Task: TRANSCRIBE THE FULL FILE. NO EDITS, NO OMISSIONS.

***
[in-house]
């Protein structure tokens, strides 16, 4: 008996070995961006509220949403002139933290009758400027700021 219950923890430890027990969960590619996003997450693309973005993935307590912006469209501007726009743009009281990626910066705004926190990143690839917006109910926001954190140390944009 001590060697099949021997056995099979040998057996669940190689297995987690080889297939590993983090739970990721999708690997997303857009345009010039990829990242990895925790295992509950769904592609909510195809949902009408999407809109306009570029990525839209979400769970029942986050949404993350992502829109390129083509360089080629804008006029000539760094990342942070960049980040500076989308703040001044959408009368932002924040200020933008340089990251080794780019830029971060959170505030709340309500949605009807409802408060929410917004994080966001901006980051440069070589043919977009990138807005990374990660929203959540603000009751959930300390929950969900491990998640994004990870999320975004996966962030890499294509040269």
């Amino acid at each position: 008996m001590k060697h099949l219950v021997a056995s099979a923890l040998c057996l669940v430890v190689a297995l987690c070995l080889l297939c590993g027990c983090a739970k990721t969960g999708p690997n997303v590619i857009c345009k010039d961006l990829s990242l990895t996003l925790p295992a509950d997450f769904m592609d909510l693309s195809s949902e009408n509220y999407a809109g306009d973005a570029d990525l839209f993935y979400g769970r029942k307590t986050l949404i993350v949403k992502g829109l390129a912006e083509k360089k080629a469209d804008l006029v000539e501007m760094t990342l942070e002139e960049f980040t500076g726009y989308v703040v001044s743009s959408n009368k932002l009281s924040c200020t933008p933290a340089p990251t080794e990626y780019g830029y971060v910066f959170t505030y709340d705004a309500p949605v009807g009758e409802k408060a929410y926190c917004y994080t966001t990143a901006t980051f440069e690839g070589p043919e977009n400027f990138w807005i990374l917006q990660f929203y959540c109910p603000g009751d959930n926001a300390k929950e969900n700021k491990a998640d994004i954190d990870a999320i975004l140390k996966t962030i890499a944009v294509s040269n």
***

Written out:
[in-house]
């Protein structure tokens, strides 16, 4: 008996070995961006509220949403002139933290009758400027700021 219950923890430890027990969960590619996003997450693309973005993935307590912006469209501007726009743009009281990626910066705004926190990143690839917006109910926001954190140390944009 001590060697099949021997056995099979040998057996669940190689297995987690080889297939590993983090739970990721999708690997997303857009345009010039990829990242990895925790295992509950769904592609909510195809949902009408999407809109306009570029990525839209979400769970029942986050949404993350992502829109390129083509360089080629804008006029000539760094990342942070960049980040500076989308703040001044959408009368932002924040200020933008340089990251080794780019830029971060959170505030709340309500949605009807409802408060929410917004994080966001901006980051440069070589043919977009990138807005990374990660929203959540603000009751959930300390929950969900491990998640994004990870999320975004996966962030890499294509040269």
């Amino acid at each position: 008996m001590k060697h099949l219950v021997a056995s099979a923890l040998c057996l669940v430890v190689a297995l987690c070995l080889l297939c590993g027990c983090a739970k990721t969960g999708p690997n997303v590619i857009c345009k010039d961006l990829s990242l990895t996003l925790p295992a509950d997450f769904m592609d909510l693309s195809s949902e009408n509220y999407a809109g306009d973005a570029d990525l839209f993935y979400g769970r029942k307590t986050l949404i993350v949403k992502g829109l390129a912006e083509k360089k080629a469209d804008l006029v000539e501007m760094t990342l942070e002139e960049f980040t500076g726009y989308v703040v001044s743009s959408n009368k932002l009281s924040c200020t933008p933290a340089p990251t080794e990626y780019g830029y971060v910066f959170t505030y709340d705004a309500p949605v009807g009758e409802k408060a929410y926190c917004y994080t966001t990143a901006t980051f440069e690839g070589p043919e977009n400027f990138w807005i990374l917006q990660f929203y959540c109910p603000g009751d959930n926001a300390k929950e969900n700021k491990a998640d994004i954190d990870a999320i975004l140390k996966t962030i890499a944009v294509s040269n």